The best argument one can make for a minimum wage law is that it raises the standard of living of certain marginal workers whose jobs cannot easily be eliminated, outsourced, or replaced with capital (i.e., automated). Cases in point are jobs are found in the restaurant, hospitality, and other direct manual service industries.

Nonetheless, the truth is that minimum wage laws cause serious market distortions that result in commensurate collateral economic damage. Although the proponents invariably argue that minimum wages do not significantly increase unemployment, any reasonable person with any economic awareness would have to know that this not the case.

To amplify on this unemployment issue, when faced with minimum wage hikes, employers are forced to take steps to remain competitive and profitable. As a case in point, outsourcing (often to offshore domiciles) becomes more attractive. Similarly, employers will replace legal with illegal workers and labor with capital (i.e., rely more on automation). They will also reduce benefits to help offset the higher wages. Finally, many marginally profitable businesses will become unprofitable and will be forced to close.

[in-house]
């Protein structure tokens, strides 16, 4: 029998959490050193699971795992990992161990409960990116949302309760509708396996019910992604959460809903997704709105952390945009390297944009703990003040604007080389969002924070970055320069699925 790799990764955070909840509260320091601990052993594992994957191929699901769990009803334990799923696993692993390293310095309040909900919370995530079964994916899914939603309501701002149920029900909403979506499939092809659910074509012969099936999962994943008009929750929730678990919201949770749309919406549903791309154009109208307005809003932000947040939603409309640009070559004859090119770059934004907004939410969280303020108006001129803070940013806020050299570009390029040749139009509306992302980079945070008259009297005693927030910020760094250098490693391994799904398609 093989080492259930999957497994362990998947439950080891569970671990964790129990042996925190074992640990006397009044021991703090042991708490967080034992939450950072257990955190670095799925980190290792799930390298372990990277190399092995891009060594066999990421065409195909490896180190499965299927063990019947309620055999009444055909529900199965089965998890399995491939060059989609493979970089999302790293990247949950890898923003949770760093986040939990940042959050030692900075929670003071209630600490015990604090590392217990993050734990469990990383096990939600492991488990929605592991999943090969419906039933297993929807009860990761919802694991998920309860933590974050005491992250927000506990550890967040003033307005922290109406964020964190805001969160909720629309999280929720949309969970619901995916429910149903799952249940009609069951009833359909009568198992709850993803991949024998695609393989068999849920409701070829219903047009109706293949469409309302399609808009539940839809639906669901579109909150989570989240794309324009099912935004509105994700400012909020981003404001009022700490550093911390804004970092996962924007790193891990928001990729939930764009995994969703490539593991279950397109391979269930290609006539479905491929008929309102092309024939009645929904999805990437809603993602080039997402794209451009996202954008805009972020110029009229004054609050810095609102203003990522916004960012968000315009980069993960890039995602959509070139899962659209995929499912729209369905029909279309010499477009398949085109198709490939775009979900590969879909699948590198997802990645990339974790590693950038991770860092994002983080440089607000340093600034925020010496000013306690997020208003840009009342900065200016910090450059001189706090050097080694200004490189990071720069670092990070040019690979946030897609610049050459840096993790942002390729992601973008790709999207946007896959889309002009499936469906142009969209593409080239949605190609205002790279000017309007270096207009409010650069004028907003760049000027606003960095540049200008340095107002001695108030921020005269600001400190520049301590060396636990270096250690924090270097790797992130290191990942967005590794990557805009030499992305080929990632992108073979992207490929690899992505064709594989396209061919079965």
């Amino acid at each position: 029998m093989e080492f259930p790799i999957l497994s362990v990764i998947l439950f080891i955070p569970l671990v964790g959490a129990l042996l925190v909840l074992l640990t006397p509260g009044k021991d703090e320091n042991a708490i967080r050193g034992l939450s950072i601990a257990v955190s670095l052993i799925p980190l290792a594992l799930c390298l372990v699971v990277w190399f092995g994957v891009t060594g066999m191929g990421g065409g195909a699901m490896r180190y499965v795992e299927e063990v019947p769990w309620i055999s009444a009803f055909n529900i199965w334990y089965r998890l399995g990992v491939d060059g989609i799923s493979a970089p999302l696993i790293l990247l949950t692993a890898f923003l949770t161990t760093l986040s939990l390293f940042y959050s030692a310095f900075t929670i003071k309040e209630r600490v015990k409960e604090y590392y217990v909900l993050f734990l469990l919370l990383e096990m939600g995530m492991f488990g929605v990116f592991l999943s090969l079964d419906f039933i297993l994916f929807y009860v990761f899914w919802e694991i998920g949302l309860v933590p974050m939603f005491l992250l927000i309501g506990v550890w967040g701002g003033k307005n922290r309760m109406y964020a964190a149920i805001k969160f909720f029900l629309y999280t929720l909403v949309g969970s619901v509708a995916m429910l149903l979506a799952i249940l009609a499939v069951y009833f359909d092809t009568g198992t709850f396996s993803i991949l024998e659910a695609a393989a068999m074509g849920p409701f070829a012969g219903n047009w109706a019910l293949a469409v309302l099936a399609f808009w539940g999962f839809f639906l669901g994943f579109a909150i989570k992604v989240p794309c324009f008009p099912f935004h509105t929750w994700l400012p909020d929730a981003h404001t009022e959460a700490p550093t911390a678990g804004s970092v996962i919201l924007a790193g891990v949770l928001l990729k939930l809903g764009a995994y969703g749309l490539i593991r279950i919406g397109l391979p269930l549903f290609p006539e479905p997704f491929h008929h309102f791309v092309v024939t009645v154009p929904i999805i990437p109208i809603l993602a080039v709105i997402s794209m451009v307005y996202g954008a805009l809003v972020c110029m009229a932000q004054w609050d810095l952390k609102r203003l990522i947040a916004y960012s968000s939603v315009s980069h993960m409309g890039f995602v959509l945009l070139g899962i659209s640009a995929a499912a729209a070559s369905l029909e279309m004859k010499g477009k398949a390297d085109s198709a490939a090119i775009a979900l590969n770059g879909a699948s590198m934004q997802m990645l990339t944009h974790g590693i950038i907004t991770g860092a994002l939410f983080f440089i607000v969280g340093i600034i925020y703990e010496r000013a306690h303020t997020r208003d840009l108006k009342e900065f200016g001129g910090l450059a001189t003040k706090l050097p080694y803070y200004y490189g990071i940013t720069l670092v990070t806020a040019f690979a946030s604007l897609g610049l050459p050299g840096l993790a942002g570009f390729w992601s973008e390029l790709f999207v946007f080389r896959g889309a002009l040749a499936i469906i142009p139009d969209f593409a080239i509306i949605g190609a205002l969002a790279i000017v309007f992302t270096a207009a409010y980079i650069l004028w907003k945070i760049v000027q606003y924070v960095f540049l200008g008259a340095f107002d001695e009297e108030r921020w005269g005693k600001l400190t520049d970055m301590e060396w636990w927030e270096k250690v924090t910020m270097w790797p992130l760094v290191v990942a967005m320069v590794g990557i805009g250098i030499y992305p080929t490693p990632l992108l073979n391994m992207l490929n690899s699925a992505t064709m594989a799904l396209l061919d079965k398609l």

If the price of beef goes up, people buy less of it. Ditto cars, refrigerators, TVs, movies, electricity, fuel, and video games. Given this incontrovertible reality, it would take real chutzpah for someone to walk in the room and claim with a straight-face that the same is not true for labor. Clearly, if the price of labor goes up, employers will buy less of it.

It is equally disingenuous to argue that minimum wage laws do not raise prices. As per Axiom #3 above, all costs of production (including labor and taxes) must be passed along to the consumer. The hard truth is that businesses exist to produce goods and services for society at a profit and cannot be expected to serve as charities. Readers looking for hand-outs should visit the Red Cross or Salvation Army to see if there is a program available for them.